In my invention I include at least 2% by weight of a fine copper powder in the diluted colloidal graphite lubricant, that is, in the lubricant as it is actually used in hot forming. This proportion of powder can be added to the diluted lubricant, or a correspondingly higher proportion included in the lubricant concentrate, as one chooses.
It appears that the copper powder provides an isolating barrier on the powdered metal particles. It may be that the copper powder is so fine and so uniformly dispersed that when it melts it forms a very thin but substantially continuous coating on the outer surface of the preform that is in contact with the lubricant. This inhibits the lubricant-iron interaction previously referred to on the preform. Also, an increase in lubricity may be an added benefit. On the other hand, the amount of copper present is insufficient to deleteriously alter the predetermined metallurgical properties of the hot formed article, even at its surface. The resultant article appears as if no copper were present in the lubricant and no subsequent treatment is necessary because the copper powder was used in the lubricant. A powder of pure copper is preferred. However, the term copper powder is also intended to include any copper alloy having more than 50% copper and having a melting point temperature less than about 2000° F.
At least about 2% by weight of copper powder having a particle size of the order of about 15 microns seems necessary in the diluted lubricant, the lubricant as used, to insure that the lubricant-iron interaction on the preform is suppressed. If the copper powder is included in the concentrated lubricant, the minimum weight percent copper powder to be included will vary, depending on the extent to which the concentrated lubricant is to be diluted. For example, if one part of the colloidal graphite concentrated lubricant contains 30% by weight solids and lubricant is to be diluted with thirteen parts of a diluent, at least about 21% by weight copper powder should be included. An equivalent dilution of a colloidal graphite concentrated lubricant containing only 10% by weight solids, on the other hand, would require only about 8% by weight copper powder. This corresponds to a ratio of at least about 0.7:1 by weight of copper powder to graphite, respectively. This provides a ratio by weight of Cu powder to graphite in the concentrate of at least about 0.7. Proportions of copper powder in excess of about 2% in the diluted lubricant can be used but have not been found to provide any increased benefits. A copper powder concentration greater than about 4% by weight in the diluted lubricant is to be avoided. It may adversely affect the metallurgical properties of the resultant article and, of course, increases lubricant cost. This latter concentration corresponds to a ratio of about 2:1 by weight of copper powder to graphite in a 13:1 dilution of a colloidal graphite concentrated lubricant with 30% by weight solids. In dilutions of this latter concentrate up to about 100:1, 4% by weight powdered copper provides a ratio of about 13:1 by weight of powdered copper to graphite, respectively.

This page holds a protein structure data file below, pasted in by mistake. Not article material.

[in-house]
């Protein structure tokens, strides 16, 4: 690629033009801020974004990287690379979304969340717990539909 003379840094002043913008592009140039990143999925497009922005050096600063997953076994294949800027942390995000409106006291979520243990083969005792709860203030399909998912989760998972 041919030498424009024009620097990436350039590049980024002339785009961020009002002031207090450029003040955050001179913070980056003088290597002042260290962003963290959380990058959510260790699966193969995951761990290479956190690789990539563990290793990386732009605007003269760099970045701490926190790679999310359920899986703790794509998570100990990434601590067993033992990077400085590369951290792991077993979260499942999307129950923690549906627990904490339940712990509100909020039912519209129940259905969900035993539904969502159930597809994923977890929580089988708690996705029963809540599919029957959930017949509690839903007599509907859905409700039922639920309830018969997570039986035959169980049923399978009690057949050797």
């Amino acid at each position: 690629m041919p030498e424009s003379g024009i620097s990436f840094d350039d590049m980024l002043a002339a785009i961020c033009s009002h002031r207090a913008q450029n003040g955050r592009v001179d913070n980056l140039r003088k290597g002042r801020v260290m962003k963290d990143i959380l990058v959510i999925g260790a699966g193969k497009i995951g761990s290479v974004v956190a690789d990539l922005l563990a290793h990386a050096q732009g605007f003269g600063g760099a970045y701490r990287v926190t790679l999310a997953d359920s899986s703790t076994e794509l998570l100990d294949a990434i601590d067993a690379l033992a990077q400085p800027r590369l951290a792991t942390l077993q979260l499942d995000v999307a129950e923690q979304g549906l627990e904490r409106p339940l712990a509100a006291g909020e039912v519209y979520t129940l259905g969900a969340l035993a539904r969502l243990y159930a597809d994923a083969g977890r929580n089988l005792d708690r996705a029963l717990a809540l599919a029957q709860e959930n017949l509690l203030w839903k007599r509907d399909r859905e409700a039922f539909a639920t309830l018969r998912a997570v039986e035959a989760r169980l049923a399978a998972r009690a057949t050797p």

It is important that the particle size of the copper powder used in this invention be extremely fine. If the particle sizes are too large, maintaining a uniform suspension is more difficult, and larger, undesirable proportions may be required to obtain a continuous isolating coating. In general, I prefer copper powder particle sizes as close to the size of the colloidal graphite particles as possible. However, copper powder particle sizes of the order of 15 microns have proved to be highly effective. It is expected that particle sizes up to about 50 microns can be used. Also, I believe that the minimum proportion of copper powder that is necessary to obtain an isolating coating may be a function of the particle size of the copper powder. Colloidal size copper powder, for example, may permit even smaller proportions to be used than described herein. On the other hand, particle sizes greater than about 50 microns may require such a high copper proportion that it deleteriously affects the resultant hot formed article, requires subsequent processing for its removal, or the like.